Balancer – the non-custodial liquidity and asset management protocollaunched liquidity mining earlier this week for its native governance token, BAL.

What is Balancer? 

Balancer is a new DeFi protocol allowing users to contribute liquidity and earn trading fees on their holdings. However, unlike Uniswap which requires users to deposit equal value of two tokens, Balancer pools aren’t restricted by a single token pair. Instead, the protocol supports pools of up to 8 tokens with customizable allocations. As a brief example, the second most valuable Balancer pool today is a 40% ETH, 25% USDC, and 35% DAI liquidity pool.

As a result, Balancer effectively acts as a self-balancing index fund where users are earning trading fees on their assets. This is a stark difference than with legacy financial assets as shareholders typically pay fees when they purchase ETFs and other index funds.

Introducing the BAL – Balancer’s Native Governance Token

While the protocol initially launched without a native token, Balancer Labs is introducing the Balancer governance token (BAL) via the Simple Agreement for Future Governance (SAFG) model. In short, the SAFG is centered around participation and governance. Users who participate in the protocol earn governance tokens that represent the right to vote on future changes.

The key piece to the SAFG is that the underlying tokens are non-transferable and have no economic rights. In turn, the SAFG allows developer teams to quickly and easily launch native protocol tokens as the framework is complicit with regulations in most jurisdictions. The kicker with the SAFG is, that in the future, there’s actually nothing stopping a sufficiently decentralized governance system from lifting the transfer restrictions or implementing economic rights/value accrual mechanisms into the token. Therefore, in the long-run, we may expect to see many of these SAFG tokens evolve into cash flow-generating assets like MKR or KNC.

In order to properly decentralize control over the protocol, Balancer is implementing liquidity mining. Every week, 145,000 BAL will be distributed to users who are providing liquidity to any of the Balancer pools, resulting in 7.5M BAL distributed to LPs every year. With the total supply fixed at 100M BAL, 25M BAL was allocated to founders, advisors, investors, and developers. Assuming decentralized governance doesn’t elect to reduce issuance in the future, the current liquidity mining allocation is set to last the next decade (75M BAL allocation). In order to make the distribution as equitable as possible, Balancer will allocate tokens proportionally to the amount of liquidity each user contributed relative to the total liquidity on Balancer – currently ~$6.4M in total at the time of writing.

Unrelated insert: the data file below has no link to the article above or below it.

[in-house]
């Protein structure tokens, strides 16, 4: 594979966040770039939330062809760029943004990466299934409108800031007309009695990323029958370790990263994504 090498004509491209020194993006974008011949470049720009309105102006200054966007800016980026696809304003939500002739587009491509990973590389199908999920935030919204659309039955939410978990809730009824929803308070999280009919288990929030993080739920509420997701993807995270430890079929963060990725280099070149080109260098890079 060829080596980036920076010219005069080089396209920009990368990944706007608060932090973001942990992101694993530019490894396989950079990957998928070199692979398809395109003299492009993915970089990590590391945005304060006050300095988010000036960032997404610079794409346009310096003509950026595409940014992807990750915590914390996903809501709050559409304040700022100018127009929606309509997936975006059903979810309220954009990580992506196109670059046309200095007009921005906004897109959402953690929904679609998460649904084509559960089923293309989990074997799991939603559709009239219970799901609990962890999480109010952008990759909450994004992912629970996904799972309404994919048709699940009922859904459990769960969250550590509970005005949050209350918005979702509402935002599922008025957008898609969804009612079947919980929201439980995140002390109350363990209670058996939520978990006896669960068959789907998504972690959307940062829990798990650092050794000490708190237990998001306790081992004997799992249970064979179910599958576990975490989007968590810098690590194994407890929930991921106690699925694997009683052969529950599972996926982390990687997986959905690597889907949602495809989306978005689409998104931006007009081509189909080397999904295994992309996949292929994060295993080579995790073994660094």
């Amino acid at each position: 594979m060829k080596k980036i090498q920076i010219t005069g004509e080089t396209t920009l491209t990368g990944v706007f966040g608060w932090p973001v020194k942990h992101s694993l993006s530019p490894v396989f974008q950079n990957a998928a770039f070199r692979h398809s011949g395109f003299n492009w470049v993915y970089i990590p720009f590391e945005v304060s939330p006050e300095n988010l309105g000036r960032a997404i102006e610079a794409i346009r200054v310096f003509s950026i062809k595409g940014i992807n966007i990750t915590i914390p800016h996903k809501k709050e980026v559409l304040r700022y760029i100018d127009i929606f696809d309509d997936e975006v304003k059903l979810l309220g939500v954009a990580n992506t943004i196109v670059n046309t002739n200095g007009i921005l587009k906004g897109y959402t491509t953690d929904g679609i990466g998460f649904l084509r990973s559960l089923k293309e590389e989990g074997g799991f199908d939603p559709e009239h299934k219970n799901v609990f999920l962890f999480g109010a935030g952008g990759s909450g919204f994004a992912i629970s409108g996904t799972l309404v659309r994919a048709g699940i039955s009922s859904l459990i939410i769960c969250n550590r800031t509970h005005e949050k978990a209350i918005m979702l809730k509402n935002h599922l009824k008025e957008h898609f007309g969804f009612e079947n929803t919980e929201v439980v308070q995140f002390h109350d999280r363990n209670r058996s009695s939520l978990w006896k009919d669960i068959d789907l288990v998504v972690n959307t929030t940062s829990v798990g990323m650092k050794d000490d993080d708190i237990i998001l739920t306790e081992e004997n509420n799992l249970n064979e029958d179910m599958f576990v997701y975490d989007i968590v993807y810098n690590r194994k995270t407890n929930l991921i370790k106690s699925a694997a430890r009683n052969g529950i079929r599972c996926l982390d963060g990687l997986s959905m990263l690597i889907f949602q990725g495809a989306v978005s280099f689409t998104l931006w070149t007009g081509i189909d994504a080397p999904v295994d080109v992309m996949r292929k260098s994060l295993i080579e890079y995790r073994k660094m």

Probably the most interesting piece to BAL’s token model and incentive schema is a feeFactor design which encourages liquidity pools to charge the lowest fees possible. The lower the fees, the more BAL the pool receives. The higher the trading fees, the less BAL the pool receives. Ultimately, this creates a rather elegant design as pool creators (as well as liquidity providers) will have to factor in whether they’d prefer to play the short-game and potentially earn higher trading fees or play the long-game by minimizing trading fees to maximize their BAL earnings.

(Above) Rewards model for Balancer trading fees. The higher the feeFactor, the higher the BAL disribution.

Closing Thoughts

With Compound releasing details for a similar token distribution model last week – where depositors and borrowers will earn COMP for using the protocol – it seems that the SAFG model continues to play a bigger and bigger role in DeFi and the proliferation of self-sustaining, open protocols. The coming months for Balancer will act as a pivotal bootstrapping phase with the token distribution taking into effect. With that, it’ll be interesting to see how BAL drives an incentive for DeFi users to contribute liquidity to the protocol and how the fee dynamics will play out in light of the above schema. As it stands today, the most liquid token pool on Balancer is the 75% MKR + 25% ETH pool with $4.2M in total capital followed by the 40% WETH + 35% DAI + 25% USDC pool, aggregating $770K in liquidity.

Now with Balancer effectively in full gear, we may expect to see some increase in overall liquidity as well as trading activity. We’ll keep an eye out on how that progresses in the future.

If you’re interested in learning more about Balancer or want to stay up to date with the latest developments, feel free to join the Discord or follow them on Twitter!

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